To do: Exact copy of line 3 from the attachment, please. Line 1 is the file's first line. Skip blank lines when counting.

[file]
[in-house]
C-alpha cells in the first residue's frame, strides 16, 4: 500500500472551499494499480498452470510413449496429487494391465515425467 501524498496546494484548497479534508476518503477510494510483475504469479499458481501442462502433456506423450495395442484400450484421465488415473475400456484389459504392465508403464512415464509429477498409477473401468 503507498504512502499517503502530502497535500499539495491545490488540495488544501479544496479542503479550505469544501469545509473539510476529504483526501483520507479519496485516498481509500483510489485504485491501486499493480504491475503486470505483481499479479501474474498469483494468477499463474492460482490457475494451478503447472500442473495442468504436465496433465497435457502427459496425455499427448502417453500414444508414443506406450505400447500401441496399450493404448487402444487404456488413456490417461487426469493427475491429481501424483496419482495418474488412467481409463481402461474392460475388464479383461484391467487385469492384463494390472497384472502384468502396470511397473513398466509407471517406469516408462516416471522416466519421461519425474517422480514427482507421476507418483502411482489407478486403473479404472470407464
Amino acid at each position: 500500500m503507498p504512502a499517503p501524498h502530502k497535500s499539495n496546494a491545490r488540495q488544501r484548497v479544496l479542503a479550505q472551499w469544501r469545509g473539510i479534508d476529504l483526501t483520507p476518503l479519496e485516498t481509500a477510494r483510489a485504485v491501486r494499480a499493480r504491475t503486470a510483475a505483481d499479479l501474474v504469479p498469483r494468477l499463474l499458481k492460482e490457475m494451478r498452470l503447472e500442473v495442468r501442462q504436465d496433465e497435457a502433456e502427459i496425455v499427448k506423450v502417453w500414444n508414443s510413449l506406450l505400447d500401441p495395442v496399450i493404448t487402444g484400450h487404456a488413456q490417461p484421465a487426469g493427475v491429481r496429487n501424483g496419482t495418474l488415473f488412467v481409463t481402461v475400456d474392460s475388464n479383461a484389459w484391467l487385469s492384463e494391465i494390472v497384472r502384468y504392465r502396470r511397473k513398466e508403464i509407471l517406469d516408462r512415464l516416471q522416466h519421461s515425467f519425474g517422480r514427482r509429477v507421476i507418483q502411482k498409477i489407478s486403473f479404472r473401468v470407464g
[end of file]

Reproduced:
Amino acid at each position: 500500500m503507498p504512502a499517503p501524498h502530502k497535500s499539495n496546494a491545490r488540495q488544501r484548497v479544496l479542503a479550505q472551499w469544501r469545509g473539510i479534508d476529504l483526501t483520507p476518503l479519496e485516498t481509500a477510494r483510489a485504485v491501486r494499480a499493480r504491475t503486470a510483475a505483481d499479479l501474474v504469479p498469483r494468477l499463474l499458481k492460482e490457475m494451478r498452470l503447472e500442473v495442468r501442462q504436465d496433465e497435457a502433456e502427459i496425455v499427448k506423450v502417453w500414444n508414443s510413449l506406450l505400447d500401441p495395442v496399450i493404448t487402444g484400450h487404456a488413456q490417461p484421465a487426469g493427475v491429481r496429487n501424483g496419482t495418474l488415473f488412467v481409463t481402461v475400456d474392460s475388464n479383461a484389459w484391467l487385469s492384463e494391465i494390472v497384472r502384468y504392465r502396470r511397473k513398466e508403464i509407471l517406469d516408462r512415464l516416471q522416466h519421461s515425467f519425474g517422480r514427482r509429477v507421476i507418483q502411482k498409477i489407478s486403473f479404472r473401468v470407464g